As I wrote at Impakter, eco-fiction is made up of fictional tales that reflect important connections, dependencies, and interactions between people and their natural environments. is a place to find meaningful stories about our natural world and humanity’s connection with it. The site explores the wild, crazy, and breathtaking literary trail of eco-fiction. Despite the genre’s rich history, beginning in the 1970s, eco-fiction has kept up with the times. The range of stories found in this field of literature, which can include environmental and nature themes in Black and Indigenous fiction and futurism, decolonization literature, magical realism, literary and contemporary fiction, science fiction, fantasy, lunarpunk, solarpunk, 2SLGBTQ+ literature, and more, is evolving. Diversity and inclusion are central.

I think of eco-fiction not so much as a central genre than as a literary mode that joins environmental issues, natural landscapes—and usually human connection—into any genre and makes it come alive. The ecological elements of stories do not usually exist simply in the background but are integral to the story, even if used as symbols or metaphor. Often times, writers refer to this mode of writing as rewilding the novel. The human connection is diverse and can refer to anything from cultural diaspora to climate refugees to weather event impacts to reverence of and protection of nature.

See more about eco-fiction at Wikipedia and in my two-part series about this category of literature at I’ve also created a large world sampling over at

Definitions and Explanations of Eco-fiction

Jim Dwyer researched hundreds of books for Where the Wild Books Are: A Field Guide to Ecofiction (University of Nevada Press, 2010) and stated that his criteria in choosing whether or not a book was eco-fiction was closely related to Lawrence Buell’s:

  • The nonhuman environment is present not merely as a framing device but as a presence that begins to suggest that human history is implicated in natural history.
  • The human history is not understood to be the only legitimate interest.
  • Human accountability to the environment is part of the text’s ethical orientation.
  • Some sense of the environment as a process rather than as a constant or a given is at least implicit in the text. (1995, 6)

Further, Dwyer was not exclusive with genre when describing eco-fiction:

[Eco-fiction is] made up of many styles, primarily modernism, post-modernism, realism, and magical realism and can be found in many genres, primarily mainstream, westerns, mystery, romance, and speculative fiction. Speculative fiction includes science fiction and fantasy, sometimes mixed with realism, as in the work of Ursula K. Le Guin.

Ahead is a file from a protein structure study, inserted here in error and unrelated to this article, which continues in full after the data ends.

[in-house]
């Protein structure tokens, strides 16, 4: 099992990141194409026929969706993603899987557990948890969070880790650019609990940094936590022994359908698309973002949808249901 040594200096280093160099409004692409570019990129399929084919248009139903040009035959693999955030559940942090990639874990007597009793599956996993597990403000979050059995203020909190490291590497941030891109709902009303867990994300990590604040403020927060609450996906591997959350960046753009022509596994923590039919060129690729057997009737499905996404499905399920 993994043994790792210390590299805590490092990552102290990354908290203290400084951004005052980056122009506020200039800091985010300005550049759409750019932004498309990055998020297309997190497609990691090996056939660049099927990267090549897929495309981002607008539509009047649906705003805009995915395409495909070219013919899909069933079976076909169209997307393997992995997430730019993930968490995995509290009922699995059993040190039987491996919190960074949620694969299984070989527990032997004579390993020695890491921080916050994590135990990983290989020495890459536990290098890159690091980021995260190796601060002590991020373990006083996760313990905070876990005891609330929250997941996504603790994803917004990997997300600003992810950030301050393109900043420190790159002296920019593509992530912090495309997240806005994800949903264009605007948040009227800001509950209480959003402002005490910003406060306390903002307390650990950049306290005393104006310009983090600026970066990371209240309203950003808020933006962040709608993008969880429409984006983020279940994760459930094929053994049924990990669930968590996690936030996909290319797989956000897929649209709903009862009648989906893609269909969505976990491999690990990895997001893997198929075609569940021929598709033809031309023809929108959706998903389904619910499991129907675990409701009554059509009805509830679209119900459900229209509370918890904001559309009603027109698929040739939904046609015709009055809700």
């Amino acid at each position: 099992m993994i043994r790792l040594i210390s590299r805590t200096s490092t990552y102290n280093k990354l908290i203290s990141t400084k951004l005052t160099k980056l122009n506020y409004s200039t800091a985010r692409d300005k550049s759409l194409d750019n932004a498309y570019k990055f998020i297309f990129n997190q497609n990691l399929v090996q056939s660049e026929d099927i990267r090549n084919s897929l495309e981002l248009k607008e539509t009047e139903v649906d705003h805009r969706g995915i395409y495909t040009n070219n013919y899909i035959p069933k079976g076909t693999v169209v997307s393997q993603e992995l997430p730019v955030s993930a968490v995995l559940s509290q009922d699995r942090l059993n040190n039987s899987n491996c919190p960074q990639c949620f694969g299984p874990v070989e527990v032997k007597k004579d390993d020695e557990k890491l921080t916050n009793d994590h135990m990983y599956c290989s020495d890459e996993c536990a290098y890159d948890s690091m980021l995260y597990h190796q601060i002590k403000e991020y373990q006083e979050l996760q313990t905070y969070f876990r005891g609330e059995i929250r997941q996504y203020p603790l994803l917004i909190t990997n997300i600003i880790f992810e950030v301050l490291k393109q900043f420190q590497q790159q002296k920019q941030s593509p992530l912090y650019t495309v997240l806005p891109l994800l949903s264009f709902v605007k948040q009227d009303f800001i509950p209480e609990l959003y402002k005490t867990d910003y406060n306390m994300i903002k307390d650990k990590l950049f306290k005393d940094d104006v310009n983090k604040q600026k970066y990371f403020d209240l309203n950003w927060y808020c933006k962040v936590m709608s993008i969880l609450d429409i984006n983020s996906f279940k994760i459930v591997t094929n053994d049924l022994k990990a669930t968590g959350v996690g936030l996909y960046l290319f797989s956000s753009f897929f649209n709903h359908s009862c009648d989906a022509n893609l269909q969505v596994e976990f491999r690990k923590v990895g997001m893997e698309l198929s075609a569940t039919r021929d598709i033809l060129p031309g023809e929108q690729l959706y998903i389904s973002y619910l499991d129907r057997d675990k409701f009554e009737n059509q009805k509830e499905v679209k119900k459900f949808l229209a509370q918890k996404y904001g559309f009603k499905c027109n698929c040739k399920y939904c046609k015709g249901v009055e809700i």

Note that John Yunker, author of The Tourist Trail and co-founder/editor at Ashland Creek Press, called eco-fiction more of a “super genre” (personal correspondence, August 2016).

Dwyer said that eco-fiction “might be simply described as a critical perspective on the relationship between literature and the natural world, and the place of humanity within.” Source: Chico News & Review

Eco-fiction, according to Mike Vasey, includes:

Stories set in fictional landscapes that capture the essence of natural ecosystems…[They] can build around human relationships to these ecosystems or leave out humans altogether. The story itself, however, takes the reader into the natural world and brings it alive…Ideally, the landscapes and ecosystems–whether fantasy or real–should be as ‘realistic’ as possible and plot constraints should accord with ecological principals.


Eco-fiction became popular in the 1970s, along with other environmental movements, and opened up a new literary study that connected humanities and nature. In 1971, Washington Press published editor John Stadler’s anthology Eco-fiction, a collection of environmental sci-fi, which included such authors as Ray Bradbury, John Steinbeck, Edgar Allen Poe, A.E. Coppard, James Agee, Robert M. Coates, Daphne du Maurier, Robley Wilson Jr., E.B. White, J.F. Powers, Kurt Vonnegut Jr., Sarah Orne Jewett, Frank Herbert, H.H. Munro, J.G. Ballard, Steven Scharder, Isaac Asmiov, and William Saroyan.

According to The Cambridge History of the American Novel‘s chapter titled Contemporary ecofiction, “Ecofiction is an elastic term, capacious enough to accommodate a variety of fictional works that address the relationship between natural settings and the human communities that dwell within them. The term emerged soon after ecology took hold as a popular scientific paradigm and a broad cultural attitude in the 1960s and 1970s.” Eco-fiction, or ecologically oriented fiction, includes topics such as human impacts on the environment, like climate change, and nature-oriented literature. Source: Jim Dwyer’s Where the Wild Books Are: A Field Guide to Eco-Fiction (University of Nevada Press, 2010). Eco-fiction includes other mediums, such as film, art, and poetry, but this site mostly focuses on novels and short stories.


We live in a world where fiction covering ecological themes, including climate change, is bursting out all over. Are you confused about these genres? Here’s a helpful guide.